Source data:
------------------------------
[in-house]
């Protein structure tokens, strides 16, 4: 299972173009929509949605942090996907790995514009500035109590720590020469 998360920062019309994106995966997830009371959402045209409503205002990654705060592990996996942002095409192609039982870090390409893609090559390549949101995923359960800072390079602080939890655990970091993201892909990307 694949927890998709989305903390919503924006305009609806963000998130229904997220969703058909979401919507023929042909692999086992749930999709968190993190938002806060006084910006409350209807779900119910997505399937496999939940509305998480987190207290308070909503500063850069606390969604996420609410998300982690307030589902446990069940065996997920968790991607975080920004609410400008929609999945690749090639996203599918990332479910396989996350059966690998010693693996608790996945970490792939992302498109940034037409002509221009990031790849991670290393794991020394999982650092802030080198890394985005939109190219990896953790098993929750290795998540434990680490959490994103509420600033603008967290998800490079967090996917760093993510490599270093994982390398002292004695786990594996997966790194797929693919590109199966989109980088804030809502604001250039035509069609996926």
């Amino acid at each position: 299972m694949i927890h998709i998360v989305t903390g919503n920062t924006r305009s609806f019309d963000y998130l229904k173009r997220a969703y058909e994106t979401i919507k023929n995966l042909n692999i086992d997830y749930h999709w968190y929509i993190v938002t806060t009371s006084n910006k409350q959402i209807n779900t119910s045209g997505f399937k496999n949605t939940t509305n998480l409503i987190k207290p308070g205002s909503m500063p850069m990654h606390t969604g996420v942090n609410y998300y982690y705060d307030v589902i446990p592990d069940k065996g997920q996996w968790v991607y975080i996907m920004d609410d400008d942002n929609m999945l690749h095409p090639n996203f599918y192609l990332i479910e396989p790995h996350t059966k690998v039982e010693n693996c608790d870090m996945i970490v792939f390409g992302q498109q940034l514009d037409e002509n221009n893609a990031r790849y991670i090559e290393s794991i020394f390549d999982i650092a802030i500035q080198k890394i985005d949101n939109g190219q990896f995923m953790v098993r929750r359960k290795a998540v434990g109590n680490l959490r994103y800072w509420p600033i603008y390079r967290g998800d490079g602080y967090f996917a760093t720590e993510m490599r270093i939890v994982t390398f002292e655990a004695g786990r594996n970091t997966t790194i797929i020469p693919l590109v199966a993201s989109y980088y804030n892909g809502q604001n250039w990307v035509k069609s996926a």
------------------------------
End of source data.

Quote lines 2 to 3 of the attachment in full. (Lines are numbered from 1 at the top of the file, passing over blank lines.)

């Protein structure tokens, strides 16, 4: 299972173009929509949605942090996907790995514009500035109590720590020469 998360920062019309994106995966997830009371959402045209409503205002990654705060592990996996942002095409192609039982870090390409893609090559390549949101995923359960800072390079602080939890655990970091993201892909990307 694949927890998709989305903390919503924006305009609806963000998130229904997220969703058909979401919507023929042909692999086992749930999709968190993190938002806060006084910006409350209807779900119910997505399937496999939940509305998480987190207290308070909503500063850069606390969604996420609410998300982690307030589902446990069940065996997920968790991607975080920004609410400008929609999945690749090639996203599918990332479910396989996350059966690998010693693996608790996945970490792939992302498109940034037409002509221009990031790849991670290393794991020394999982650092802030080198890394985005939109190219990896953790098993929750290795998540434990680490959490994103509420600033603008967290998800490079967090996917760093993510490599270093994982390398002292004695786990594996997966790194797929693919590109199966989109980088804030809502604001250039035509069609996926």
């Amino acid at each position: 299972m694949i927890h998709i998360v989305t903390g919503n920062t924006r305009s609806f019309d963000y998130l229904k173009r997220a969703y058909e994106t979401i919507k023929n995966l042909n692999i086992d997830y749930h999709w968190y929509i993190v938002t806060t009371s006084n910006k409350q959402i209807n779900t119910s045209g997505f399937k496999n949605t939940t509305n998480l409503i987190k207290p308070g205002s909503m500063p850069m990654h606390t969604g996420v942090n609410y998300y982690y705060d307030v589902i446990p592990d069940k065996g997920q996996w968790v991607y975080i996907m920004d609410d400008d942002n929609m999945l690749h095409p090639n996203f599918y192609l990332i479910e396989p790995h996350t059966k690998v039982e010693n693996c608790d870090m996945i970490v792939f390409g992302q498109q940034l514009d037409e002509n221009n893609a990031r790849y991670i090559e290393s794991i020394f390549d999982i650092a802030i500035q080198k890394i985005d949101n939109g190219q990896f995923m953790v098993r929750r359960k290795a998540v434990g109590n680490l959490r994103y800072w509420p600033i603008y390079r967290g998800d490079g602080y967090f996917a760093t720590e993510m490599r270093i939890v994982t390398f002292e655990a004695g786990r594996n970091t997966t790194i797929i020469p693919l590109v199966a993201s989109y980088y804030n892909g809502q604001n250039w990307v035509k069609s996926a």